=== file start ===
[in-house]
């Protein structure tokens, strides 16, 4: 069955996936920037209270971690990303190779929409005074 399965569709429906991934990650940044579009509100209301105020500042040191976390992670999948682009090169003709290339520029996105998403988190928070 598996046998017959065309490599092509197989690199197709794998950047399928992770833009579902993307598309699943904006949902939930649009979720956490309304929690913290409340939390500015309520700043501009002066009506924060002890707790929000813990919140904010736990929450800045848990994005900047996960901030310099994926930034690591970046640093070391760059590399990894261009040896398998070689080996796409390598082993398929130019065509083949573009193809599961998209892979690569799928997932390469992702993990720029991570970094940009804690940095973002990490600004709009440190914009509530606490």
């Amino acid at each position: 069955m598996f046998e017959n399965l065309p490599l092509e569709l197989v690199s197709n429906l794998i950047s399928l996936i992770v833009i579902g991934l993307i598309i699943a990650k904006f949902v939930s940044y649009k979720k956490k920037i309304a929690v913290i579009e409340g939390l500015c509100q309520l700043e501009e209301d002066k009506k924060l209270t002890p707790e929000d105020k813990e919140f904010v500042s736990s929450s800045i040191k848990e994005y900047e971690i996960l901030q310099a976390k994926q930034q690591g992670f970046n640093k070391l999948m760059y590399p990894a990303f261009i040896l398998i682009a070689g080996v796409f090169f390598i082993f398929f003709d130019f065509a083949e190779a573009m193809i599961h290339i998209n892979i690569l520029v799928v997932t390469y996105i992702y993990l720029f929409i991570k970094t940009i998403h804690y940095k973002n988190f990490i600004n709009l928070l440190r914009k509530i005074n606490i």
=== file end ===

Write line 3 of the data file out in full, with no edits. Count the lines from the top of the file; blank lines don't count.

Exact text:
């Amino acid at each position: 069955m598996f046998e017959n399965l065309p490599l092509e569709l197989v690199s197709n429906l794998i950047s399928l996936i992770v833009i579902g991934l993307i598309i699943a990650k904006f949902v939930s940044y649009k979720k956490k920037i309304a929690v913290i579009e409340g939390l500015c509100q309520l700043e501009e209301d002066k009506k924060l209270t002890p707790e929000d105020k813990e919140f904010v500042s736990s929450s800045i040191k848990e994005y900047e971690i996960l901030q310099a976390k994926q930034q690591g992670f970046n640093k070391l999948m760059y590399p990894a990303f261009i040896l398998i682009a070689g080996v796409f090169f390598i082993f398929f003709d130019f065509a083949e190779a573009m193809i599961h290339i998209n892979i690569l520029v799928v997932t390469y996105i992702y993990l720029f929409i991570k970094t940009i998403h804690y940095k973002n988190f990490i600004n709009l928070l440190r914009k509530i005074n606490i």